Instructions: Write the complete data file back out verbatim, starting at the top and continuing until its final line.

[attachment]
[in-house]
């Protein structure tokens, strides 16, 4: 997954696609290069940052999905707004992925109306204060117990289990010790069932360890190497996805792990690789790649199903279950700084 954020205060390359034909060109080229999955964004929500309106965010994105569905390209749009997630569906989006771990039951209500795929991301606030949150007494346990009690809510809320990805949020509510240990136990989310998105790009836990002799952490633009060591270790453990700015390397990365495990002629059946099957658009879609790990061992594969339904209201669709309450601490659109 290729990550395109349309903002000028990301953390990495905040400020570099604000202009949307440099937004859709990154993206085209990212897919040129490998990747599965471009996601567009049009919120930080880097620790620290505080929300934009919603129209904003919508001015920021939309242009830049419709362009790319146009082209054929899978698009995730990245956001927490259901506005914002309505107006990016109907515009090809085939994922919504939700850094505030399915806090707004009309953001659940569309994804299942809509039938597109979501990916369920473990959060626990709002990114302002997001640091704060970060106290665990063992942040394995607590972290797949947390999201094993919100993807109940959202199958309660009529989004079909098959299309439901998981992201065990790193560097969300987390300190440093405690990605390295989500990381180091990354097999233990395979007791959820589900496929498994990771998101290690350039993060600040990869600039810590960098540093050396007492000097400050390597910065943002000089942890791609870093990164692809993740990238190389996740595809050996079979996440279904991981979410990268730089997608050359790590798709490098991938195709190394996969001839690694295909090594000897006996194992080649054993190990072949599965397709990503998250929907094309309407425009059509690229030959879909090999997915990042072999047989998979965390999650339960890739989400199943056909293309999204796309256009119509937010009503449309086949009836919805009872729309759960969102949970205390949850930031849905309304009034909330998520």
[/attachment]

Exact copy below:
[in-house]
């Protein structure tokens, strides 16, 4: 997954696609290069940052999905707004992925109306204060117990289990010790069932360890190497996805792990690789790649199903279950700084 954020205060390359034909060109080229999955964004929500309106965010994105569905390209749009997630569906989006771990039951209500795929991301606030949150007494346990009690809510809320990805949020509510240990136990989310998105790009836990002799952490633009060591270790453990700015390397990365495990002629059946099957658009879609790990061992594969339904209201669709309450601490659109 290729990550395109349309903002000028990301953390990495905040400020570099604000202009949307440099937004859709990154993206085209990212897919040129490998990747599965471009996601567009049009919120930080880097620790620290505080929300934009919603129209904003919508001015920021939309242009830049419709362009790319146009082209054929899978698009995730990245956001927490259901506005914002309505107006990016109907515009090809085939994922919504939700850094505030399915806090707004009309953001659940569309994804299942809509039938597109979501990916369920473990959060626990709002990114302002997001640091704060970060106290665990063992942040394995607590972290797949947390999201094993919100993807109940959202199958309660009529989004079909098959299309439901998981992201065990790193560097969300987390300190440093405690990605390295989500990381180091990354097999233990395979007791959820589900496929498994990771998101290690350039993060600040990869600039810590960098540093050396007492000097400050390597910065943002000089942890791609870093990164692809993740990238190389996740595809050996079979996440279904991981979410990268730089997608050359790590798709490098991938195709190394996969001839690694295909090594000897006996194992080649054993190990072949599965397709990503998250929907094309309407425009059509690229030959879909090999997915990042072999047989998979965390999650339960890739989400199943056909293309999204796309256009119509937010009503449309086949009836919805009872729309759960969102949970205390949850930031849905309304009034909330998520």